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BIG DAY FOR CLARKHUNTERS AT THE GLEN
Kenneth Rudeen
October 14, 1963
Scotland's Jimmy Clark has become so worthy a trophy that the best drivers are after his scalp. Two beat him the U.S. Grand Prix. They drove marvelously, but a malfunctioning fuel pump was Jimmy's downfall
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October 14, 1963

Big Day For Clarkhunters At The Glen

Scotland's Jimmy Clark has become so worthy a trophy that the best drivers are after his scalp. Two beat him the U.S. Grand Prix. They drove marvelously, but a malfunctioning fuel pump was Jimmy's downfall

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Graham Hill led precariously for six laps as Surtees and Gurney made big moves behind him. Then, as they completed the seventh lap, Surtees in his red racer had the barest advantage over Hill's green car and Gurney, acting like the jungle animal he is reputed to be, was snarling close behind Hill.

If only Clark had been among them...but say this for the little Scot: he drove as if he were, picking off stragglers with unbelievable rapidity.

Until the 18th lap, Gurney stayed with the top three. Then fuel starvation on the straights put him back a bit, and his fight was ended after 43 laps when his car's front suspension broke.

Meanwhile, Hill hounded Surtees and, on the 32nd lap, rousingly led him past the pits. He had already nudged ahead four or five times on the back part of the course—"A bit dicey, that was"—only to be quickly repassed. But suddenly, in the midst of the excitement, Hill's rear sway bar began to come adrift. It broke. The BRM's handling went just sour enough to take the closeness out of the duel. Surtees pulled nicely ahead. Hill's chances of winning seemed lost.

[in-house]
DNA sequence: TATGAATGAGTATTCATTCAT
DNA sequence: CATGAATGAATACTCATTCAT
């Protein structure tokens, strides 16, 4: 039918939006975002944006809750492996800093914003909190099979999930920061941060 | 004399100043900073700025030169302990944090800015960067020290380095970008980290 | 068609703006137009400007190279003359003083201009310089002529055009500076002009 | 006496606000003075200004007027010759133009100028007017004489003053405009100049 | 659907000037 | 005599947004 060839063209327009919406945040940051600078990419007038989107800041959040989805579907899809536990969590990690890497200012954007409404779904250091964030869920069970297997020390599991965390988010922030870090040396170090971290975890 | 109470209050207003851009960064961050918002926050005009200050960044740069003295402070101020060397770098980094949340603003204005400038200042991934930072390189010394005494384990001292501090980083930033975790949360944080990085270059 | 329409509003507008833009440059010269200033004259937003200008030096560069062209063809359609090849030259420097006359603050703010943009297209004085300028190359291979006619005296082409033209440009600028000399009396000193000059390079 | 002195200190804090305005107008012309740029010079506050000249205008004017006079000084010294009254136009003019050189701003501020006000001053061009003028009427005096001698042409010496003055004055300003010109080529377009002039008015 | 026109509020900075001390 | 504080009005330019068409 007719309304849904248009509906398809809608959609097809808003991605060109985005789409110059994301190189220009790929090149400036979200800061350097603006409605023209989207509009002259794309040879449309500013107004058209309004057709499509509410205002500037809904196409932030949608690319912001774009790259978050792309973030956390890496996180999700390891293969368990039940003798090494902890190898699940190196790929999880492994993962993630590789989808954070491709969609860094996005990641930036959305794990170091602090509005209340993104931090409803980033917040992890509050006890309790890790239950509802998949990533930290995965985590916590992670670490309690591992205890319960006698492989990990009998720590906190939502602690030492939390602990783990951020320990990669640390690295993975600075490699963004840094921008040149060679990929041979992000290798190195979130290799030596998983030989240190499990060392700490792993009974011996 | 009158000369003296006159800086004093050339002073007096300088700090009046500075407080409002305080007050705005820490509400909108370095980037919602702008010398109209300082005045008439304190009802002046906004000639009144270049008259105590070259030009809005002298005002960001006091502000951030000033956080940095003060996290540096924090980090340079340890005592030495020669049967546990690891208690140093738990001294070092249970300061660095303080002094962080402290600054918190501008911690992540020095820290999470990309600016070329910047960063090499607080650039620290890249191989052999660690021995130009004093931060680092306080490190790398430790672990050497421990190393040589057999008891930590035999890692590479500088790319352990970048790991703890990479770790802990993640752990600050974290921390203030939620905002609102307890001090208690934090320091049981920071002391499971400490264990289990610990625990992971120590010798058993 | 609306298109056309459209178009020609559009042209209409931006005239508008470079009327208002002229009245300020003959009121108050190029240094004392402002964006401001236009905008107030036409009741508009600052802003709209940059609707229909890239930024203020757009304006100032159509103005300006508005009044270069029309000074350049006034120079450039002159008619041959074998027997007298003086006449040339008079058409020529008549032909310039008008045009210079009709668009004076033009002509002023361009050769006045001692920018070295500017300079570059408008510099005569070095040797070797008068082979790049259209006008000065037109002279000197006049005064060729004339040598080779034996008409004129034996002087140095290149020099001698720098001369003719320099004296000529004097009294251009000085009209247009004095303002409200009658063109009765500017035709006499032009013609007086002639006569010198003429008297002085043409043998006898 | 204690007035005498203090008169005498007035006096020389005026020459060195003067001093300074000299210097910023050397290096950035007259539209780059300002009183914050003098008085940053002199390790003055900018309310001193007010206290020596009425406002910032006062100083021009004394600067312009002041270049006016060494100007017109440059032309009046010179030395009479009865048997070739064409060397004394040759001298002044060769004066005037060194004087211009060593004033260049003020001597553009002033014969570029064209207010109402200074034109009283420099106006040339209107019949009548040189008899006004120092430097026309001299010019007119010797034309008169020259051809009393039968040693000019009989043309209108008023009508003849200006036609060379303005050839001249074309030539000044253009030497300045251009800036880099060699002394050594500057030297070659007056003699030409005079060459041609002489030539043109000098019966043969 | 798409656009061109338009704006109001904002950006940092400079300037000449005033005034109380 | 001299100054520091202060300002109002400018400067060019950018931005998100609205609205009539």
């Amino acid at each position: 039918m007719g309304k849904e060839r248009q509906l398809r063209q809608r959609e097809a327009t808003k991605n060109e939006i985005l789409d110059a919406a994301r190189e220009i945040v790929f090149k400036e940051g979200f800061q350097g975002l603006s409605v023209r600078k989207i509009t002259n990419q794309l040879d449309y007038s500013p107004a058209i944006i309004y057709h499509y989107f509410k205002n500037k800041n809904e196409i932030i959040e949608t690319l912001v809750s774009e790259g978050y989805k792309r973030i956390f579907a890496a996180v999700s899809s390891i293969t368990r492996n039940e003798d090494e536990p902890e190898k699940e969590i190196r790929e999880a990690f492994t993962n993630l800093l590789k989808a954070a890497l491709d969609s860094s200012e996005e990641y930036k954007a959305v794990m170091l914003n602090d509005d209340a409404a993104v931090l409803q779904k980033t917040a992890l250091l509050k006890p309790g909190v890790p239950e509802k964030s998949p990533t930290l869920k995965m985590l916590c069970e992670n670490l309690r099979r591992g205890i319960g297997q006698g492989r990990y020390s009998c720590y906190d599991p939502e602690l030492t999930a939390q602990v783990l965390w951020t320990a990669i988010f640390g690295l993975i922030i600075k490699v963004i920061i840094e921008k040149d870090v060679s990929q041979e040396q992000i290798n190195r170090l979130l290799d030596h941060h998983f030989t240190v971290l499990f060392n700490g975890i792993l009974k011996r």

But—ah, the scythe of attrition was still swinging. It butchered—Surtees. Just when he looked untouchable, his engine expired. Surtees came into the pits, swallowed some soda, received a consoling look from his gorgeous brunette wife, who had kept vigil on the pit counter with stopwatch in hand, and reported that probably he had burned a piston.

It gives one the willies when the five or six original hotspurs in a race have been reduced to one or two. Could the general epidemic remove Hill? Many other cars were already out. Only eight of the 21 starters were to finish and, of those, several were clattering invalids.

Rumpled Tony Rudd stood worriedly in the BRM pit with huge stopwatches in both hands. Toward the end his cars were nothing less than first and second, Ginther trailing Hill by half a minute.

The scythe spared the BRMs. Hill took the checkered flag first, having averaged 109.91 mph, a record, and Ginther next—and then, as St. Andrew himself would not deny, it was Jim Clark third. Clark has often said that some of his best races are those in which he has had to try to overcome a staggering misfortune, and this was one to remember.

But how pleasant for Graham Hill, and how popular a victory. He won the world championship last year—and everyone said, "Oh, well, Jimmy was faster. He just had bad luck." But let no one believe that Hill was not then, and is not now, a brilliant and brilliantly tenacious racing driver. Everything has been hard for him. Not a natural talent like Clark, he has fought to perfect a winning style, starting out by actually paying for lessons in race driving.

He is also cool and articulate in any company. After sloshing some New York State champagne from a big silver trophy, he conceded that Surtees was "that shade quicker" when both cars were healthy. "I appeared to be a bit down on the speed I was able to manage in practice. But needless to say, I thoroughly enjoyed the day."

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